New Book Chronicles NASA's First 50 Years
1 Oct 2007
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WASHINGTON - As the world remembers the 50th anniversaries of the Space Age in 2007 and NASA in 2008, the historic legacy of the agency is captured in a new and lavishly illustrated book published by Harry N. Abrams, Inc., New York, and available October 4.
Titled America in Space, the book is a photographic record of the greatest adventures in the history of exploration and documents NASA's many achievements during the past five decades in aeronautics, science and technology, and human spaceflight.
"This book has a wonderful collection of imagery that chronicles the first half-century of NASA," said Shana Dale, NASA deputy administrator, Headquarters, Washington. "As we view the historic achievement of our first generation of space explorers and see how far we have come in 50 years, we also peer over the horizon to a new era of exploration that will provide us with an outpost on the moon and eventually human exploration of Mars."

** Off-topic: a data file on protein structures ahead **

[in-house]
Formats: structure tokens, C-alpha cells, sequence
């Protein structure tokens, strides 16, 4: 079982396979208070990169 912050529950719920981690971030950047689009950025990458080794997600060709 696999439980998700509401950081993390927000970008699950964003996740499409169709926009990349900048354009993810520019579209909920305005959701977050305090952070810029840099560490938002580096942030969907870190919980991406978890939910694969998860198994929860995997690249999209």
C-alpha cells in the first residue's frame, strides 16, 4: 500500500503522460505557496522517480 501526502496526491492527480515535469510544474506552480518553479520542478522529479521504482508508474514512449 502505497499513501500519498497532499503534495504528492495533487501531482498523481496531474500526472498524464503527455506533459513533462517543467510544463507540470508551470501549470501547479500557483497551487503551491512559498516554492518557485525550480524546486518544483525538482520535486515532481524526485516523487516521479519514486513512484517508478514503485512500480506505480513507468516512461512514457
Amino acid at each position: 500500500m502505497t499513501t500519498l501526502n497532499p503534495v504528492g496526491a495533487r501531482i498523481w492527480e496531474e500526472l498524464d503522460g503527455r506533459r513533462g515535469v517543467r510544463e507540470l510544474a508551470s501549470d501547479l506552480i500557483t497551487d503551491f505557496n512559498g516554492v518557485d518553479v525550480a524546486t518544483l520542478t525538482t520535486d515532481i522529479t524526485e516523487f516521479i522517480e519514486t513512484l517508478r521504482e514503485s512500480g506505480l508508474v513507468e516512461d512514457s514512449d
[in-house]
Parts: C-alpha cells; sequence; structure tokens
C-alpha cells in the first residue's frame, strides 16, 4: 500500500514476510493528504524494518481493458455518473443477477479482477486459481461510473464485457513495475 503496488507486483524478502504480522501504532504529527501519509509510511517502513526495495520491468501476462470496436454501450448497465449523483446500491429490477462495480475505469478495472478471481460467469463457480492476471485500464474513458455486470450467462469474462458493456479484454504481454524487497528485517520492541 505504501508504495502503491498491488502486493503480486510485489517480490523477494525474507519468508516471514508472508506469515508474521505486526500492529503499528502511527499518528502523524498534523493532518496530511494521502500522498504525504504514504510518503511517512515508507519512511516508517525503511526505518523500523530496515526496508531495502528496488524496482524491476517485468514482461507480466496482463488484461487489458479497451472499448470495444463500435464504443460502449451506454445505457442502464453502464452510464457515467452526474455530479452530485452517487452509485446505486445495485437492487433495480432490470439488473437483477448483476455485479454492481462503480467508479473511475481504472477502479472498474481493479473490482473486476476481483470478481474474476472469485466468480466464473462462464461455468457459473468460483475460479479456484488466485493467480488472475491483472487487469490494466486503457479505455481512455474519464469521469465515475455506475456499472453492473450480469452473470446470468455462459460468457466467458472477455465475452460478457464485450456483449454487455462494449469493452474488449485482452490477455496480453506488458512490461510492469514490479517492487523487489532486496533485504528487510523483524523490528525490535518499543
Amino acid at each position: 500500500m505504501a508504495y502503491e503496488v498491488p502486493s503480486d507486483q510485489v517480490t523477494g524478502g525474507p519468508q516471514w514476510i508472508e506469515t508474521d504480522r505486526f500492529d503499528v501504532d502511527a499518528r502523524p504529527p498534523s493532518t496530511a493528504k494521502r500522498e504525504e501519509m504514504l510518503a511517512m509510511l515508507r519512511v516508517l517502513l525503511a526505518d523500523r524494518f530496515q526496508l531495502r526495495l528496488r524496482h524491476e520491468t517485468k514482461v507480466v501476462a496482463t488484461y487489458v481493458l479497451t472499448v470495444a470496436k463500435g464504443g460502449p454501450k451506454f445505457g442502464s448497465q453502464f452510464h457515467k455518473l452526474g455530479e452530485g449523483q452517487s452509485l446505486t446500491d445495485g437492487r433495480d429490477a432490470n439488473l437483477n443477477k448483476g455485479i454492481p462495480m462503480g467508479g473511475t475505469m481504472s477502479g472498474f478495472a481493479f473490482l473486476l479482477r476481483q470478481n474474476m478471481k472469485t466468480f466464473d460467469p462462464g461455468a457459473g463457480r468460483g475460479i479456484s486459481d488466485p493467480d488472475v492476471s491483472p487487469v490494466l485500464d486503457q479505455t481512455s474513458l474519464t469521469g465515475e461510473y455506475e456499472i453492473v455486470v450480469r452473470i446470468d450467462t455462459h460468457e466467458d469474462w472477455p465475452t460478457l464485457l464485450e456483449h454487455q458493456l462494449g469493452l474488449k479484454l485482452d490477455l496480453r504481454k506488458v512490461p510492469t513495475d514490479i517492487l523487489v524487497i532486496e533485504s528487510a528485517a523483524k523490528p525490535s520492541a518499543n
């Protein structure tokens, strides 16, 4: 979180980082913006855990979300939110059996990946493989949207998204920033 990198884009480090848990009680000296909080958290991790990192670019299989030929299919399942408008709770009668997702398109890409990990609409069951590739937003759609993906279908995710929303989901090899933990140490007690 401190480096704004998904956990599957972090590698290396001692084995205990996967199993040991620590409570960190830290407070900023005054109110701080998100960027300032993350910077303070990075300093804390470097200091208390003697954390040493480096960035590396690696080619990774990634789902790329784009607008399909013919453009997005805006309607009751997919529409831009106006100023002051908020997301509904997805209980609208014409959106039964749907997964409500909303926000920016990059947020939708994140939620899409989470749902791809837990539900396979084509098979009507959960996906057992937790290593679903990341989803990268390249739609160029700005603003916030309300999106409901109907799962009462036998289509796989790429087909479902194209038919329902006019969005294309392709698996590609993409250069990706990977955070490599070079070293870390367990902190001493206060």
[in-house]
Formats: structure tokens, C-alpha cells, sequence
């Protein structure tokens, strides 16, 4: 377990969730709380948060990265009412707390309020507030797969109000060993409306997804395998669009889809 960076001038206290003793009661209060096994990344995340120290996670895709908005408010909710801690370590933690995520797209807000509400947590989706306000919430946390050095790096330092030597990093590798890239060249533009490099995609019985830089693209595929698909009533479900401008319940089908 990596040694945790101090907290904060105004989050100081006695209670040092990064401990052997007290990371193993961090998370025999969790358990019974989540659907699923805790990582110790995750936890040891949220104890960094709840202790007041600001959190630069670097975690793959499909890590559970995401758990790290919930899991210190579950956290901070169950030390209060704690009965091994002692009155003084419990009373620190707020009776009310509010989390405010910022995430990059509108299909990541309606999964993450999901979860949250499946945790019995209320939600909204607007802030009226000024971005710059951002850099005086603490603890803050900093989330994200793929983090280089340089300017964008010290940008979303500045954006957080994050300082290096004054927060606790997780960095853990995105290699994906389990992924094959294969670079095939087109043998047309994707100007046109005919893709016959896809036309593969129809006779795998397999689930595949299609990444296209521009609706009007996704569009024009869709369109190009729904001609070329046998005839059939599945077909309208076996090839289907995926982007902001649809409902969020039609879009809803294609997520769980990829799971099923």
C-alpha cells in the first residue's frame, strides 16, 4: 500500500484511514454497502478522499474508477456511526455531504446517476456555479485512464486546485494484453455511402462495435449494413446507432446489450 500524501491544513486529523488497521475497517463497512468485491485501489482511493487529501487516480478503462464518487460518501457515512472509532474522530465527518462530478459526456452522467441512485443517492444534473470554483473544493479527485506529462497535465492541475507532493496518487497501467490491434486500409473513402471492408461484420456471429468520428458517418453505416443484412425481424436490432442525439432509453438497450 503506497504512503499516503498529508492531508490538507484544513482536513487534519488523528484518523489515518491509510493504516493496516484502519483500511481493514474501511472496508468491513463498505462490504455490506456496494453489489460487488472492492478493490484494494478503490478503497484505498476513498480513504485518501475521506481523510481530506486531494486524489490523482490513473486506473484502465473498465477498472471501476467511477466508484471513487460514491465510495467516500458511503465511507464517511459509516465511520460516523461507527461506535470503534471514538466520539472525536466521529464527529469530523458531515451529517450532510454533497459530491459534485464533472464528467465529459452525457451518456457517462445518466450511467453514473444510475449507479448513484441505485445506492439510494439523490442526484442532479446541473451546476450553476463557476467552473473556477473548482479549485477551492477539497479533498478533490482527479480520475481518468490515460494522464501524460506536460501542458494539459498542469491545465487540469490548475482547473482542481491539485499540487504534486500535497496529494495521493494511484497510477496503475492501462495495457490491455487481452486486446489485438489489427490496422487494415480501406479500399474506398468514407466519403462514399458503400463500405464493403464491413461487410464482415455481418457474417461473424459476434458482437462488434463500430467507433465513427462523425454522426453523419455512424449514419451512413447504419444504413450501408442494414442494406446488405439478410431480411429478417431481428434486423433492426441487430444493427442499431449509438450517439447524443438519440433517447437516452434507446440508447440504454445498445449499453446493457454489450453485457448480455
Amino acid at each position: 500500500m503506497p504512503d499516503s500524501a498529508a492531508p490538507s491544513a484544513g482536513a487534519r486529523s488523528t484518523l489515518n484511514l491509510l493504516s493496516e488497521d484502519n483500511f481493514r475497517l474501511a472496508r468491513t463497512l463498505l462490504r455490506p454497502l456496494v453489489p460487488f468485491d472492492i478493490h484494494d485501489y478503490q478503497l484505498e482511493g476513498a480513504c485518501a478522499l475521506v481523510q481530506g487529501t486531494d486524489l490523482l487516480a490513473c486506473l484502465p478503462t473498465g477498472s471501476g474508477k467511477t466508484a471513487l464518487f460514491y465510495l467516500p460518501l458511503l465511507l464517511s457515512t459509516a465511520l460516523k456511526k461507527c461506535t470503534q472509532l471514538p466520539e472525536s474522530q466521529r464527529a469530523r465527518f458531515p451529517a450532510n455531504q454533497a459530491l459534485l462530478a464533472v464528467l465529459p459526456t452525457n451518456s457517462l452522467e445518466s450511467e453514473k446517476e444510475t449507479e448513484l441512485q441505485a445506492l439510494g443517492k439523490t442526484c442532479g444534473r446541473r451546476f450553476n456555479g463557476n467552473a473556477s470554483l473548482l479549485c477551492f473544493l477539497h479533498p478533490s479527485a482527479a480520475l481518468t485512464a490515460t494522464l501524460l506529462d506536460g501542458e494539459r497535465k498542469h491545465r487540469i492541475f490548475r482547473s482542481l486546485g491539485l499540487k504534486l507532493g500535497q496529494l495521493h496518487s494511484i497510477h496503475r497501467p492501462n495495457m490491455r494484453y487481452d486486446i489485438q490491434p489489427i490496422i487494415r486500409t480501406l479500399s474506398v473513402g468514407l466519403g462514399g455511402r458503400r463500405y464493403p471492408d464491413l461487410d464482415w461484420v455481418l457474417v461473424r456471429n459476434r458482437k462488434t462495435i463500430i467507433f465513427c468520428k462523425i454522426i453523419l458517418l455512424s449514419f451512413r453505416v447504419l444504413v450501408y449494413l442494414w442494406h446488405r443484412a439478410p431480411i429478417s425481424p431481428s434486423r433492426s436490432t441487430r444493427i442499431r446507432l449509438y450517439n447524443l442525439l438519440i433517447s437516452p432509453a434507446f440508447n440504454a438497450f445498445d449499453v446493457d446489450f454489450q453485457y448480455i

Almost 500 stunning color and black-and-white photographs, including many never published before, were culled from NASA's archives. The images tell the agency's story, from the drama of lift-off, to tension in mission control, to the humor and humanity portrayed in the faces of astronauts, scientists, engineers, and political leaders associated with the program during the past five decades.
"Abrams is tremendously proud to have collaborated with NASA to create America in Space, which celebrates some of our nation's greatest achievements and is also a milestone in photographic publishing," said Eric Himmel, Abrams vice president and editor-in-chief. "It was thrilling to see these amazing images materialize from NASA's vast visual archives as the project took shape."
Published in cooperation with NASA, the book features a foreword by Apollo 11 commander Neil Armstrong, with contributions from Steven Dick, NASA chief historian; Bob Jacobs, deputy assistant administrator for Public Affairs; Constance Moore, NASA lead photo researcher; Anthony M. Springer, lead, communications and education, NASA Aeronautics Research Mission Directorate; and Bertram Ulrich, NASA curator and multimedia manager.
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